WWF has produced a map of the most valuable rivers in the Republic of Srpska, as a basis for the strategic planning of infrastructure projects.
Banja Luka – In December WWF in cooperation with the Republic Institute for the Protection of Cultural and Natural Heritage presented a new analysis and maps of key rivers and river reaches in the Republic of Srpska that stand out because of their biodiversity and habitat preservation. This is the first step in a process that WWF is pursuing throughout the region to ensure the future of the most important rivers and the services they provide to society.
In June last year, the International Commission for the Protection of the Danube River (ICPDR), including representatives of Bosnia and Herzegovina (B&H), adopted a document – “Guidelines for sustainable hydropower” – which promotes the classification of river segments according to their suitability for hydropower development. The document advocates the analysis of river segments according to strictly defined criteria, such as their potential for hydropower development and their environmental value, and recommends that they are classified as suitable, less favourable and unfavourable for hydropower development, i.e. “exclusion zones”. The document does not specify which methodology the states should apply, so WWF (in collaboration with state institutes and independent experts from the region) has developed a methodology that governments could use to identify “exclusion zones”.
“Well-preserved rivers are an important advantage for the Republic of Srpska and B&H. Their exploitation for energy and water management must be the result of strategic thinking based on a scientific assessment of evaluated rivers. WWF has carried out an analysis to determine the most valuable rivers in B&H, those that deserve special attention in the planning of infrastructure projects. We would like this to be the beginning of the process for the nomination of exclusion zones, in which the Government of the Republic of Srpska should include a wide range of stakeholders,” said Petra Remeta from the WWF Mediterranean Programme.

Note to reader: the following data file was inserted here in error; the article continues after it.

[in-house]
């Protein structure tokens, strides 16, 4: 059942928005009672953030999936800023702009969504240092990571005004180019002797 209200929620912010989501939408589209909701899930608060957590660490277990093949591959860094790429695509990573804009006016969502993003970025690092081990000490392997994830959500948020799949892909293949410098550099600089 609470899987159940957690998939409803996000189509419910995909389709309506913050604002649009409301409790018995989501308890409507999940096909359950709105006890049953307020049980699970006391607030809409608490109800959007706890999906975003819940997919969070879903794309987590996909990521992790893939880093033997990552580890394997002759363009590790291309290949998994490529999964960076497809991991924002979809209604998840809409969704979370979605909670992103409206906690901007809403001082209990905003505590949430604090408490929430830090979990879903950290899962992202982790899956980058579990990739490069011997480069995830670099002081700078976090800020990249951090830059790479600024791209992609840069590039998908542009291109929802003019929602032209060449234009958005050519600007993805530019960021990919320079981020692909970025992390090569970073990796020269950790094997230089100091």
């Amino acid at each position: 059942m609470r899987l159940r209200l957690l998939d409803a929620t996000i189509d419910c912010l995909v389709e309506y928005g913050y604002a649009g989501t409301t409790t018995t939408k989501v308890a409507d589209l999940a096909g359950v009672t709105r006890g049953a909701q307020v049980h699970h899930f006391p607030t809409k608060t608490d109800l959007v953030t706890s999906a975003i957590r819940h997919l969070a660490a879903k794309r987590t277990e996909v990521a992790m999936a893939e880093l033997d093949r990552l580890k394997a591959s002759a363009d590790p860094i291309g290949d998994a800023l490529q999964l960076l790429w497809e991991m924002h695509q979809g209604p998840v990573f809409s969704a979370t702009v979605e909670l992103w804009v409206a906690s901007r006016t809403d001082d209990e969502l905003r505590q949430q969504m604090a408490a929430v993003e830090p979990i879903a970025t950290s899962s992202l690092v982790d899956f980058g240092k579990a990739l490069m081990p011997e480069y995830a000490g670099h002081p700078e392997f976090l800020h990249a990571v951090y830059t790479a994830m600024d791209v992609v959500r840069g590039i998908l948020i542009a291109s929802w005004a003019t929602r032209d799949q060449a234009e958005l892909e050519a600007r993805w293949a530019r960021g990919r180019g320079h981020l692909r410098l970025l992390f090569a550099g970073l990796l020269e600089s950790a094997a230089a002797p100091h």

WWF’s methodology identifies as the most valuable rivers those which are in good and very good condition, with a significant number of endemic or endangered species and protected areas. An analysis of 115 rivers in B&H has shown that many of them are in good or very good condition, while the total length of highly valuable river segments is as high as 2,632km, 60% of the total length of the analysed rivers.
“Preserved rivers represent the wealth of our country, but we are in danger of making hasty decisions to exploit their potential for energy purposes. We should avoid the mistakes made by other European countries that have exhausted their river network. Many of these countries now have national programmes for the revitalization of rivers and spend large amounts of money on the restoration of degraded ecosystems that can no longer provide important services, such as clean drinking water and flood protection,” said Dejan Radošević from the Republic Institute for the Protection of the Cultural and Natural Heritage of Republic of Srpska.
Although representatives of the ICPDR were not able to attend WWF’s presentation of the analysis and maps in Banja Luka, they sent a special letter of support, stating: “The main objective of the application of the Guidelines is to ensure a balanced approach that actually enables a variety of uses. For the energy sector this would mean a simplified process for obtaining approval and information for projects that are likely be implemented. For the environmental sector it would mean increased transparency, participation in the decision-making process and the protection of sensitive river reaches.”
Rivers know no borders. Solutions for their management should be adopted at the regional level. In the coming months WWF will present the analysis of most valuable rivers in the Federation of Bosnia and Herzegovina and in Montenegro, and begin discussions with local institutions to start the process of nomination and contribute to the long-term survival of the most important rivers in the Dinaric Arc region.
WWF MedPO, Communications Officer